The first column specifies the file system name, the second column specifies the total memory for a particular file system in units of 1k-blocks where 1k is 1024 bytes. Used and available columns specify the amount of memory that is in use and is free respectively. The use column specifies the used memory in percentage while the final column ‘Mounted on’ specifies the mount point of a file system.

2. Get the disk usage of file system through a file

As already discussed in the introduction, df can display the disk usage information of a file system if any file residing on that file system is supplied as an argument to it.

Here is an example:

# df test
Filesystem 1K-blocks Used Available Use% Mounted on
/dev/sda6 29640780 4320600 23814492 16% /

Here is another example:

# df groff.txt
Filesystem 1K-blocks Used Available Use% Mounted on
/dev/sda6 29640780 4320600 23814492 16% /

We used two different files (residing on same file system) as argument to df command. The output confirms that the df command displays the disk usage of file system on which a file resides.

3. Display inode information

There exists an option -i through which the output of the df command displays the inode information instead of block usage.

For example:

# df -i
Filesystem Inodes IUsed IFree IUse% Mounted on
/dev/sda6 1884160 261964 1622196 14% /
udev 212748 560 212188 1% /dev
tmpfs 216392 477 215915 1% /run
none 216392 3 216389 1% /run/lock
none 216392 8 216384 1% /run/shm

As we can see in the output above, the inode related information was displayed for each filesystem.

4. Produce a grand total

There exists an option –total through which the output displays an additional row at the end of the output which produces a total for every column.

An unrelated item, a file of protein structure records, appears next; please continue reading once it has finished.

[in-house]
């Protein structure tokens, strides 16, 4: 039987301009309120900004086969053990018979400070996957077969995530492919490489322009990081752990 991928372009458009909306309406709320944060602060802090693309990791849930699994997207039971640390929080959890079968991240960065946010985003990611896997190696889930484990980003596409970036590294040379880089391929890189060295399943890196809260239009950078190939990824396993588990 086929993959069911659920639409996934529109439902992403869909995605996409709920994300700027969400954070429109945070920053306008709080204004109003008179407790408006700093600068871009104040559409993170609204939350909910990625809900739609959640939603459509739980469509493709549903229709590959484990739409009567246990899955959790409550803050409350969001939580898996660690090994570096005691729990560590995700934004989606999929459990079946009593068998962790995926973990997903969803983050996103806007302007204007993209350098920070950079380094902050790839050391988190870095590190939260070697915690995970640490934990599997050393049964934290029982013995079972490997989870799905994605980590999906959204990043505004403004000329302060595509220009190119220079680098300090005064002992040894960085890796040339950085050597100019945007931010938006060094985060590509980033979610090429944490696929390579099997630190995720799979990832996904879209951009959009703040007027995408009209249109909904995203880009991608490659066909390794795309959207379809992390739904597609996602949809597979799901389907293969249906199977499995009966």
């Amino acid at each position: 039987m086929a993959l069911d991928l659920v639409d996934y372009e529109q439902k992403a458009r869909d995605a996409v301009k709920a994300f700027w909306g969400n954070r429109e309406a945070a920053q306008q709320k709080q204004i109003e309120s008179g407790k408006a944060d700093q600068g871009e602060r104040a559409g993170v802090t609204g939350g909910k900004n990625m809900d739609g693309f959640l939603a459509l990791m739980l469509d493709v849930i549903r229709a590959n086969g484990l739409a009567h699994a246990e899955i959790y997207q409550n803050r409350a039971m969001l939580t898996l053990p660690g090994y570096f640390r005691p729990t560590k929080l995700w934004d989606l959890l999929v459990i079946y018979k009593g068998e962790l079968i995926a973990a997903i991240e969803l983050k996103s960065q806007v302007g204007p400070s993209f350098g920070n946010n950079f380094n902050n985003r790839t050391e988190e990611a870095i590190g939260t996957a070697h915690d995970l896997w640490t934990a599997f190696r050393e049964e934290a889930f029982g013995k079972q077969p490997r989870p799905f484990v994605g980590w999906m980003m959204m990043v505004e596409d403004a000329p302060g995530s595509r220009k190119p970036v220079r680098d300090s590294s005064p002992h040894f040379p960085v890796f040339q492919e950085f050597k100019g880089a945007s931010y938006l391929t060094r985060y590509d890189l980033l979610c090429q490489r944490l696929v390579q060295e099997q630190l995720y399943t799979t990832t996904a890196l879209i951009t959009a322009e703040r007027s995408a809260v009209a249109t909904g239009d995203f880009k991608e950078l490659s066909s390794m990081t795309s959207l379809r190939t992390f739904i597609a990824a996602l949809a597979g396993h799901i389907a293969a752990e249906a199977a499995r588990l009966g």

Here is an example:

# df –total
Filesystem 1K-blocks Used Available Use% Mounted on
/dev/sda6 29640780 4320720 23814372 16% /
udev 1536756 4 1536752 1% /dev
tmpfs 617620 892 616728 1% /run
none 5120 0 5120 0% /run/lock
none 1544044 156 1543888 1% /run/shm
total 33344320 4321772 27516860 14%

So we see that the output contains an extra row towards the end of the output and displays total for each column.

5. Produce output in human readable format

There exists an option -h through which the output of df command can be produced in a human readable format.

Here is an example:

# df -h
Filesystem Size Used Avail Use% Mounted on
/dev/sda6 29G 4.2G 23G 16% /
udev 1.5G 4.0K 1.5G 1% /dev
tmpfs 604M 892K 603M 1% /run
none 5.0M 0 5.0M 0% /run/lock
none 1.5G 156K 1.5G 1% /run/shm

So we can see that the output displays the figures in form of ‘G’ (gigabytes), ‘M’ (megabytes) and ‘K’ (kilobytes). This makes the output easy to read and comprehend and thus makes is human readable. Note that the name of the second column is also changed to ‘size’ in order to make it human readable.

Related Links

Manual for df
Index of Linux commands


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Speed Up apt-get Downloads With apt-fast [Ubuntu PPA]